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Germany, Year Zero

From Wikipedia, the free encyclopedia

Germany, Year Zero
ItalianGermania anno zero
Directed byRoberto Rossellini
Written byRoberto Rossellini
Max Kolpé
Carlo Lizzani
Produced bySalvo D'Angelo
Roberto Rossellini
StarringEdmund Moeschke
Ernst Pittschau
Ingetraud Hinze
Franz-Otto Krüger
Erich Gühne
CinematographyRobert Juillard
Edited byEraldo Da Roma
Music byRenzo Rossellini
Produzione Salvo D'Angelo and Tevere Film
Distributed byG.D.B. Film
Release date
  • 1 December 1948 (1948-12-01)
Running time
78 minutes
  • Italy
  • France
  • Germany

Germany, Year Zero (Italian: Germania anno zero) is a 1948 film directed by Roberto Rossellini, and is the final film in Rossellini's unofficial war film trilogy, following Rome, Open City and Paisà. Germany Year Zero takes place in Allied-occupied Germany, unlike the others, which take place in German-occupied Rome and during the Allied invasion of Italy, respectively.

As in many neorealist films, Rossellini used mainly local, non-professional actors. He filmed on locations in Berlin and intended to convey the reality in Germany the year after its near total destruction in World War II. It contains dramatic images of bombed out Berlin and of the human struggle for survival following the destruction of Nazi Germany. When explaining his ideas about realism in an interview, he said, "realism is nothing other than the artistic form of truth."[3]

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Twelve-year-old Edmund Köhler lives in devastated, Allied-occupied Berlin with his ailing, bedridden father and his adult siblings, Eva and Karl-Heinz. Eva manages to obtain cigarettes by going out with soldiers of the Allied forces, but she resists others' expectations to prostitute herself. Karl-Heinz is the older son who fought in the war and is a burden to the struggling family, refusing to register with the police and get a ration card because he is afraid of what would happen if they found out he fought to the bitter end. The Köhlers and others have been assigned to the apartment home of the Rademachers by the housing authority, much to Mr. Rademacher's irritation.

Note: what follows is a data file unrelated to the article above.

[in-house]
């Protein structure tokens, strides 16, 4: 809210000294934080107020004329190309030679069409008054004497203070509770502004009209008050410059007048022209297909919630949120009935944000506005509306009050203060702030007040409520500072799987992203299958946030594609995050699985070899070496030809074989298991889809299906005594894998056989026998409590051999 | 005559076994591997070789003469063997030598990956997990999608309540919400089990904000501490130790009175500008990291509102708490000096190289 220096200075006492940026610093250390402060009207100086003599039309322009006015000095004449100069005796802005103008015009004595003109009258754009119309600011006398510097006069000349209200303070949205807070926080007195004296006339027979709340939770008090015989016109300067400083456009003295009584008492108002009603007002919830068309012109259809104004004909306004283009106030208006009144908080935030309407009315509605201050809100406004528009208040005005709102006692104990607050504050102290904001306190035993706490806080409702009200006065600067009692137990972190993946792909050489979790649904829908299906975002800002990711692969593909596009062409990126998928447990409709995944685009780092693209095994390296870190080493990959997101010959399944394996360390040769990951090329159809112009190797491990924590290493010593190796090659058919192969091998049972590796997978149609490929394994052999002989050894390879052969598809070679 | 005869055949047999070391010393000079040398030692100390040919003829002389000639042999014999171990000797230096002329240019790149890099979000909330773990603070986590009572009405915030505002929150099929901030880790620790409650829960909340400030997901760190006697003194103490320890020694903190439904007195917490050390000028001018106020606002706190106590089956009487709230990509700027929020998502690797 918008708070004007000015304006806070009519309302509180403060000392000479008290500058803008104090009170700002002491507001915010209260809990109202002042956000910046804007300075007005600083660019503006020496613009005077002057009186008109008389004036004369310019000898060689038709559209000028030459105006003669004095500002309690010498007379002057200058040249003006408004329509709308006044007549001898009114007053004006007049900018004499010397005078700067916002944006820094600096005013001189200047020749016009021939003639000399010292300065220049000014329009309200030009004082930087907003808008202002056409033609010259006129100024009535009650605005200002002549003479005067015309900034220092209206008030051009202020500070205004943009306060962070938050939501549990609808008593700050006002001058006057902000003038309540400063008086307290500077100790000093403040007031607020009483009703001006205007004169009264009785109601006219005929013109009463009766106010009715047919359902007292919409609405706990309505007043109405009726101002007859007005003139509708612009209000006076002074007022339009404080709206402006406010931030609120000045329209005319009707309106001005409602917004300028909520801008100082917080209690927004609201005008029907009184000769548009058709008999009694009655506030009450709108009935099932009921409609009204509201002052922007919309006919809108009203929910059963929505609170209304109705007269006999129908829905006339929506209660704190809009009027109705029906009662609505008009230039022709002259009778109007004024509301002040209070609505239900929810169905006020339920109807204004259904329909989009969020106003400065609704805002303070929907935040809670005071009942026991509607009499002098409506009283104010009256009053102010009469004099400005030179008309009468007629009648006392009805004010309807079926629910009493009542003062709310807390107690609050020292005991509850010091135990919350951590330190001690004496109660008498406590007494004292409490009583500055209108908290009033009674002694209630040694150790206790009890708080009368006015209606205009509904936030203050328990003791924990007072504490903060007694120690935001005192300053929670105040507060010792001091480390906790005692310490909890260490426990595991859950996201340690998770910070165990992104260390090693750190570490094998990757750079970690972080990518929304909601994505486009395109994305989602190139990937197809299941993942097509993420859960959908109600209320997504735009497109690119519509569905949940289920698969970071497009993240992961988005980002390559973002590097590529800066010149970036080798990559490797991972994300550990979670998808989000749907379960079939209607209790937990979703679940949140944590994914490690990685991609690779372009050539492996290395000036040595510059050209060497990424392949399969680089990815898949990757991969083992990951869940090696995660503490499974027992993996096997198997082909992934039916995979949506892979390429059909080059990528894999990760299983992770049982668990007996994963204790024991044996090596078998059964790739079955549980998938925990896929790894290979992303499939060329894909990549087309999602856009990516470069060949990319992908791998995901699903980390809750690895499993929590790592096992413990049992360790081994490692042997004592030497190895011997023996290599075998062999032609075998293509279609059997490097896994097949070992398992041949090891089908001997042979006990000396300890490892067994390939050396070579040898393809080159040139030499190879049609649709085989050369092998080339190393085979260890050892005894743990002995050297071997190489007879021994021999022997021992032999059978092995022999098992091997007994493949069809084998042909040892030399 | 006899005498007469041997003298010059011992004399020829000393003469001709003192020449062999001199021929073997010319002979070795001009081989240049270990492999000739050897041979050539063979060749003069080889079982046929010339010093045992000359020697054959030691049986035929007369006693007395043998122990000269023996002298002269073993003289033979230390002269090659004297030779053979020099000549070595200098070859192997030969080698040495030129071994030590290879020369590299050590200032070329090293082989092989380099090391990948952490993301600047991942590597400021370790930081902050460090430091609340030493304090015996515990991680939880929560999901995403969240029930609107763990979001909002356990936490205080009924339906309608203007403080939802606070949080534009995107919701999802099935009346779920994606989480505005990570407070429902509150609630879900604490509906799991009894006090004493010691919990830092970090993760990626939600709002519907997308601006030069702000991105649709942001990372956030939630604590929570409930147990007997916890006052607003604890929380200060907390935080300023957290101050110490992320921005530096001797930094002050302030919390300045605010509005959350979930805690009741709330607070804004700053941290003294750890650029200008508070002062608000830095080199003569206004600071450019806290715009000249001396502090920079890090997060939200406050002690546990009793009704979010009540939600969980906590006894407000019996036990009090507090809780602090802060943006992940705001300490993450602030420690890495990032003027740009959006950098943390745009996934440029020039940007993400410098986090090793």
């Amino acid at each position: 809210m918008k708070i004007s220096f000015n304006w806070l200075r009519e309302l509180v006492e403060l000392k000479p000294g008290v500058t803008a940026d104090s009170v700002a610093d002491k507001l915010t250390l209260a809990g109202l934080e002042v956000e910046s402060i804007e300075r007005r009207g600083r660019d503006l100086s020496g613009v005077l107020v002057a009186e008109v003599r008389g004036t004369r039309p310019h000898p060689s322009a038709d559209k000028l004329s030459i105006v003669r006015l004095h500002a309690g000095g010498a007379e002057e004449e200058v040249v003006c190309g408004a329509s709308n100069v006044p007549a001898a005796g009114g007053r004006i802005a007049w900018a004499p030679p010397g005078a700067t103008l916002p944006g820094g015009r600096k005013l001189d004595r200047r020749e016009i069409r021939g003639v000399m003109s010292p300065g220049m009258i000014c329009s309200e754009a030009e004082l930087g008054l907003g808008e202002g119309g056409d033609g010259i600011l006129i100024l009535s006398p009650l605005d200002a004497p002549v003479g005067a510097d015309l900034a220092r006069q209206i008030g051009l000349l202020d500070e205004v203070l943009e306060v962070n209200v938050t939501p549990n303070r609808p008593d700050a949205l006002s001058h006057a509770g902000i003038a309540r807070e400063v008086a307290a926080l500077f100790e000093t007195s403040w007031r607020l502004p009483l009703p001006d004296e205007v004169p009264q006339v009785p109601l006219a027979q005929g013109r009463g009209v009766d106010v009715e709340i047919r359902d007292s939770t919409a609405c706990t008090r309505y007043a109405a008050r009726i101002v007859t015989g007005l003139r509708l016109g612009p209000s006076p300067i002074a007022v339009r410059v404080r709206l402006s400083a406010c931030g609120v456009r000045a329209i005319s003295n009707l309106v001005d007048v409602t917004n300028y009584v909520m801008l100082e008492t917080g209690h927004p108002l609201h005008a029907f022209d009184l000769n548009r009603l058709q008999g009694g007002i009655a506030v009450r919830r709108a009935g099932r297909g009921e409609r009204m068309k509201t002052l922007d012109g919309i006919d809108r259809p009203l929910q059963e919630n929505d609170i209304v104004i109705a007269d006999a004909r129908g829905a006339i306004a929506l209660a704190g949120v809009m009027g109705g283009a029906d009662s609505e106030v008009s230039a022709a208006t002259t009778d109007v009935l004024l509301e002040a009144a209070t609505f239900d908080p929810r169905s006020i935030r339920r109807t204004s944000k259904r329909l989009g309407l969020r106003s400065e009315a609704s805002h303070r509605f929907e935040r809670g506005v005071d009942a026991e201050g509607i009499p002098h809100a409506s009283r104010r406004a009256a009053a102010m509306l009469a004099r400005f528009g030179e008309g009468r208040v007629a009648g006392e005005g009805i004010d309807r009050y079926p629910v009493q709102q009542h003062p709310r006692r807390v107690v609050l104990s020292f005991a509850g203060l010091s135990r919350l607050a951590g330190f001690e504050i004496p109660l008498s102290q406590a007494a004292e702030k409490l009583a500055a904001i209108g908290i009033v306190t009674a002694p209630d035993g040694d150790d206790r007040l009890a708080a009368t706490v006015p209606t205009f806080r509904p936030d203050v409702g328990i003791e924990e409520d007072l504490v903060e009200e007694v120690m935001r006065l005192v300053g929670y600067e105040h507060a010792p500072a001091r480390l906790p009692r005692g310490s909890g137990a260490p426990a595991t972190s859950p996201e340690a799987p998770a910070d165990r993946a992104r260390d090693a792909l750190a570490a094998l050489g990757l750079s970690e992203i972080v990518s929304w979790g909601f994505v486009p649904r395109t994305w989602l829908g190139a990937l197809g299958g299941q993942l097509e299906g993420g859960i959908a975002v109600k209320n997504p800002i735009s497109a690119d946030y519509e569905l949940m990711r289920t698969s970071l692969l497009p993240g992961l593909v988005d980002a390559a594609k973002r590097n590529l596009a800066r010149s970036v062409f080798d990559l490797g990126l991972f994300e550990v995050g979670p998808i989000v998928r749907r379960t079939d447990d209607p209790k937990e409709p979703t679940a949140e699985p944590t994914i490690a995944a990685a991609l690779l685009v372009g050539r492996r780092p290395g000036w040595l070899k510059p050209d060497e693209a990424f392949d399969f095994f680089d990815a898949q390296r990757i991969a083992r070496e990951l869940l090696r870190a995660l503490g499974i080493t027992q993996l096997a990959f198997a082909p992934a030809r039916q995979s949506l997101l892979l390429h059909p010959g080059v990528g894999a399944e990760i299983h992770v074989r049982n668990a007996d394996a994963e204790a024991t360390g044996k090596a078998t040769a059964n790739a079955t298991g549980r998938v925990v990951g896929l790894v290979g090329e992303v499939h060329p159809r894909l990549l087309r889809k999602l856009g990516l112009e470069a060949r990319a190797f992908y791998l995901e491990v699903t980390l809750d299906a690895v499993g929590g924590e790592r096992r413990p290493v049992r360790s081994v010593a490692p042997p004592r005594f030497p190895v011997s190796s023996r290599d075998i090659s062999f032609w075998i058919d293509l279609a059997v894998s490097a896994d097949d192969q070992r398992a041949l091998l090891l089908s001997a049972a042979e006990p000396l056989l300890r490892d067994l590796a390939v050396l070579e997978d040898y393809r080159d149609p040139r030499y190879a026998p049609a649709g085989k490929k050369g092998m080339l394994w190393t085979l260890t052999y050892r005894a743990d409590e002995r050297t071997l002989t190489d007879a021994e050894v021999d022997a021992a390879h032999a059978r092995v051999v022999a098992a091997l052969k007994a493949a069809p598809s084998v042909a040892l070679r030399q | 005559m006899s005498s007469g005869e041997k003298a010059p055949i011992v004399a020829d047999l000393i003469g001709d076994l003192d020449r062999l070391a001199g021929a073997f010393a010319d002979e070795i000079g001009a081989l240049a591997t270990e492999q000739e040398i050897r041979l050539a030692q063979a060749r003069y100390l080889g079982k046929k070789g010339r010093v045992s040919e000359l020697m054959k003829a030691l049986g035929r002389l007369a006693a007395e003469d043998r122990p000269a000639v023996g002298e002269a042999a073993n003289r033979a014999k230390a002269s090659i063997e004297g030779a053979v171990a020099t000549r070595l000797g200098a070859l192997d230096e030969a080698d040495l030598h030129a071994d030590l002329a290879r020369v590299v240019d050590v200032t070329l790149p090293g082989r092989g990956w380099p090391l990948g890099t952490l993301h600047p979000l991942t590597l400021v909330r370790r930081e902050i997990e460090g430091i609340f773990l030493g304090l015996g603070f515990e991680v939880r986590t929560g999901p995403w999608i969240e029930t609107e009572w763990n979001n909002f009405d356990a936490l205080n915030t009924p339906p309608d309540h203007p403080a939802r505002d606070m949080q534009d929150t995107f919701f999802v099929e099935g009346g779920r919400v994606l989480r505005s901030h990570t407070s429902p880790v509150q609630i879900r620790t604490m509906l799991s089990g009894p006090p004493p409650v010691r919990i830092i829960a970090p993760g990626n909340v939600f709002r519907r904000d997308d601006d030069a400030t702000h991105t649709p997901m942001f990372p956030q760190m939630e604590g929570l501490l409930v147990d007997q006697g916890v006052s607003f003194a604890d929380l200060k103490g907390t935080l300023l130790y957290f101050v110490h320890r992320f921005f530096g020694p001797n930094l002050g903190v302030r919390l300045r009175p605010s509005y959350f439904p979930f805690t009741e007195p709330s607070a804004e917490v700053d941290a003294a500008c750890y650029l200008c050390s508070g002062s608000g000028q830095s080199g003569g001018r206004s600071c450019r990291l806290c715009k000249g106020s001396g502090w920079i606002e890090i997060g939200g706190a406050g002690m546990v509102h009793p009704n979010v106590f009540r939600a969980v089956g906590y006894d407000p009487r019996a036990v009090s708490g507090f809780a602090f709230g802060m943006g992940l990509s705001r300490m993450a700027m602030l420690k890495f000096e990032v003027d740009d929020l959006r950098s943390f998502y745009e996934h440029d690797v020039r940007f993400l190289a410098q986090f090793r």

Edmund does what he can for his family, trying to find work and selling a scale for Mr. Rademacher on the black market. By chance, Edmund meets Herr Henning, his former school teacher, who still remains a Nazi at heart. Henning gives him a recording of Hitler to sell to the occupying soldiers, entrusting him to the more experienced Jo and Christl. Henning gives Edmund 10 marks for his work. Afterward, Edmund tags along as the young man Jo steals 40 marks from a woman by pretending to sell her a bar of soap. Jo gives Edmund some of his stolen potatoes and leaves the inexperienced boy with Christl, whom another member of their gang describes as a mattress that dispenses cigarettes.

After Mr. Köhler takes a turn for the worse, Henning tells Edmund that life is cruel and that the weak should be sacrificed so that the strong can survive. A kindly doctor manages to get Mr. Köhler admitted to a hospital, where he receives much more plentiful and healthy food. This temporarily relieves some of the pressure on his family. When Edmund goes to see his father, the old man bemoans his misery. He tells his son that he has considered suicide but lacks the courage to carry it out. He says that he is a burden and that it would be better if he were dead. Edmund steals some poison while no one is looking.